I have a clipboard and typing paper—no lines—and a guitar and I just play whatever comes to mind. Sometimes I play old songs, sometimes I play new songs, sometimes I just say stuff. You can’t say stuff all the time that makes sense. I mean—you throw out something and you go, ‘Oh yeah, there’s that line.’ ‘What was that line I thought about the other day?’ And you put it in. I just finished a love song the other day for my wife called ‘We Could Be What True Love Is All About’. It’s kind of like sticking it together through thick and thin and how we’ve come to love and trust each other and that could be what true love is all about. Somebody said you don’t write down stuff to write down what you know—you write down stuff to discover. You start out with a line or two and you think, ‘Where the hell am I going?’ When I started that love song I said, ‘By now you should have left me / cause I don’t know why you stayed by me this long.’ I was kind of questioning myself—why would you stick with me, you know? ‘By now you should have packed up and moved on / but I know that you believe that things in life work out / and that could be what true love is all about.’ You know—sticking together. Then it gets to be sticky. How can you say it simply without sounding too grandiose and still come to touch people wisely? I remember when I played it for my fans, one of the guys came over and said, ‘Wow, man—you were like going to a marriage counselor there, thanks.’ I dedicated it to him and his wife cause he’s an old pilot and he likes to play guitar and run around. He used to fly for Southwest Airlines so they come down when I’m doing my thing.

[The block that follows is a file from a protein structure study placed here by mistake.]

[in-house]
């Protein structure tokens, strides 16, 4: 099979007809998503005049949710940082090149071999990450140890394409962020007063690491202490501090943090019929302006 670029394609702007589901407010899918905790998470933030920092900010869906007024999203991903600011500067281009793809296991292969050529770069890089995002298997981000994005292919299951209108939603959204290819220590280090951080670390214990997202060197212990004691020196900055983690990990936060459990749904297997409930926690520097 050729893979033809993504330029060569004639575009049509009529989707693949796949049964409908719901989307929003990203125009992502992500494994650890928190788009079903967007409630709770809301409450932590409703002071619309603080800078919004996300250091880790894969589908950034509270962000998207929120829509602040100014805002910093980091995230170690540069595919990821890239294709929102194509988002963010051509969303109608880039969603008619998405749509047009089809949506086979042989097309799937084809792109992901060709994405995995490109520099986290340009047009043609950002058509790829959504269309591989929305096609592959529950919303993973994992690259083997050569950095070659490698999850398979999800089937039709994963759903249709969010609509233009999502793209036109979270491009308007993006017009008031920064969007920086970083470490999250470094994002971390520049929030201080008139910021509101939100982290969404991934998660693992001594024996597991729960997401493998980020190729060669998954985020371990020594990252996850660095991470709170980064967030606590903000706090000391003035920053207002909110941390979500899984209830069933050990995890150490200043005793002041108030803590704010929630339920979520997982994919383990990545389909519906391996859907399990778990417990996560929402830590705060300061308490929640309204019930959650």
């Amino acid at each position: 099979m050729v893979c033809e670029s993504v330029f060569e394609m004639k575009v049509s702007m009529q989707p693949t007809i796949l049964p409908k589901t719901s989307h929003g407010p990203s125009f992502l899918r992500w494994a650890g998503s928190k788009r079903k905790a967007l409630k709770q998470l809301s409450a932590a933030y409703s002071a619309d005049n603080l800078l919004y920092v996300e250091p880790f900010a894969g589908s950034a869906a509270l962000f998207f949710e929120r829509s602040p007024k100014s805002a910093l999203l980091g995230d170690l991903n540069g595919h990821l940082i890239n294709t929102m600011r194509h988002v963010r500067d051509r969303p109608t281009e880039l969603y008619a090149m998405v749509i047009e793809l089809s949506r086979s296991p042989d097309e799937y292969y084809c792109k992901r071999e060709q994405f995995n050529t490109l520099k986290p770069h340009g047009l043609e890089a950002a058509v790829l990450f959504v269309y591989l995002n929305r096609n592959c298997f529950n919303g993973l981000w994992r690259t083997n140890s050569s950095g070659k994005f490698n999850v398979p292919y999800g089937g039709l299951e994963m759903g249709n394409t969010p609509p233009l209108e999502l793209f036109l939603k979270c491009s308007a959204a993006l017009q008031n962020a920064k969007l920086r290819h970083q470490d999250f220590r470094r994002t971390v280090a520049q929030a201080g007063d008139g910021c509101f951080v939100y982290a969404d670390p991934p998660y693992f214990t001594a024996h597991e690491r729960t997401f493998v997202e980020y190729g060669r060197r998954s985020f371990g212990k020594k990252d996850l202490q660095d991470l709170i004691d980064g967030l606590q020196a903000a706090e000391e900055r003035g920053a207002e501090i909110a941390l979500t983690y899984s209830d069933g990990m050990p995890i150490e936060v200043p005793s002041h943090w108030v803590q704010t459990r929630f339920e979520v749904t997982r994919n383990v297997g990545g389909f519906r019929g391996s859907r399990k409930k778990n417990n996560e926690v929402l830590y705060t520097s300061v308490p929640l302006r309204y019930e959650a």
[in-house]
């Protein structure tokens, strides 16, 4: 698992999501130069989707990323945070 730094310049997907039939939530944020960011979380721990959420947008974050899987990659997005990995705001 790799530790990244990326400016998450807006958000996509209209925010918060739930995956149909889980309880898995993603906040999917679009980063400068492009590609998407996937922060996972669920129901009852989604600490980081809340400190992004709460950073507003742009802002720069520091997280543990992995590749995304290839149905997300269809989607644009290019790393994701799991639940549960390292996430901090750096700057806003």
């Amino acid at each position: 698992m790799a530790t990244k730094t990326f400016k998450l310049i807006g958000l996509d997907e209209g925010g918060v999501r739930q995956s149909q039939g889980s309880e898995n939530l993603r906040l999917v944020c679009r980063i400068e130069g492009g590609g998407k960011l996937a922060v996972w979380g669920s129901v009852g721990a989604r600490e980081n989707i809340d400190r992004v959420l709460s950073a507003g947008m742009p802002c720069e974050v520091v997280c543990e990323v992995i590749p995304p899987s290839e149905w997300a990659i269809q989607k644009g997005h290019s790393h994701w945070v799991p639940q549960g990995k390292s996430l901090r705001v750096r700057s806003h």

How simple is too simple?
You don’t want it to be so grandiose. There’s a way its kind of like street poetry and there’s earthy folk poetry and then there’s kind of ‘You Are The Wind Beneath My Wings’ or ‘Fly Me To the Moon’—you know all that kind of stuff. I was fooling around the other day with that song ‘Moon River’ that was in Breakfast At Tiffany’s. Johnny Mercer wrote the lyrics but it just has this neat little—it’s kind of a dreamy ghostly pleasant feeling thing of being out on a moonlit night, so it got me started writing another song about being out at night. We have these beautiful moonlit nights in Belize and if your wife’s with you, her hair will be all curly from the air. We take showers in the rainwater and walk along the beach and it would be like daylight almost. But that’s a case as a song where you can get too over the top with it—but that’s all right.
I read that at Spring High School in Texas they were studying your lyrics in English class.
I used to go play for my son’s class when he was in high school—not a whole lot but a few times. The kids pay more attention when it’s not something out of a dusty old textbook. I’ve heard them teaching Bob Dylan’s lyrics—like the song ‘Blowin’ In The Wind’ and asking what does it mean? Just to get ‘em interested. I was telling them about the sixties, I think—it was a social studies class. I talked to them about going to rallies and protesting the war. I’ve played everything there is. I’ve played the White House, Carnegie Hall a couple times, state fairs—I played the Us Festival. We just played Red Rocks with Willie during the Democratic Convention. Then there’s little stuff—I played in front of 85 people in Oxford, England. They were standing shoulder to shoulder in this little pub. A lot of them even less than that. You’ve gotta work everything differently—you’ve got to try to find things that they like. One time I played in Alaska in Point Barrow, which is the farthest north anyone had ever done a concert. I was three hundred miles from the Arctic Circle. We flew in and then we took a car to the end of the road so we could say it was the farthest north. I was playing for a bunch of Eskimos and drillers. I thought of this song ‘Hands On the Wheel,’ which is a Billy Callery song that he wrote at my house one time. And there’s a line in there that relates to them and I thought they’ll get that one. And then we ate at the farthest north Mexican restaurant.
How was it?
It was cold.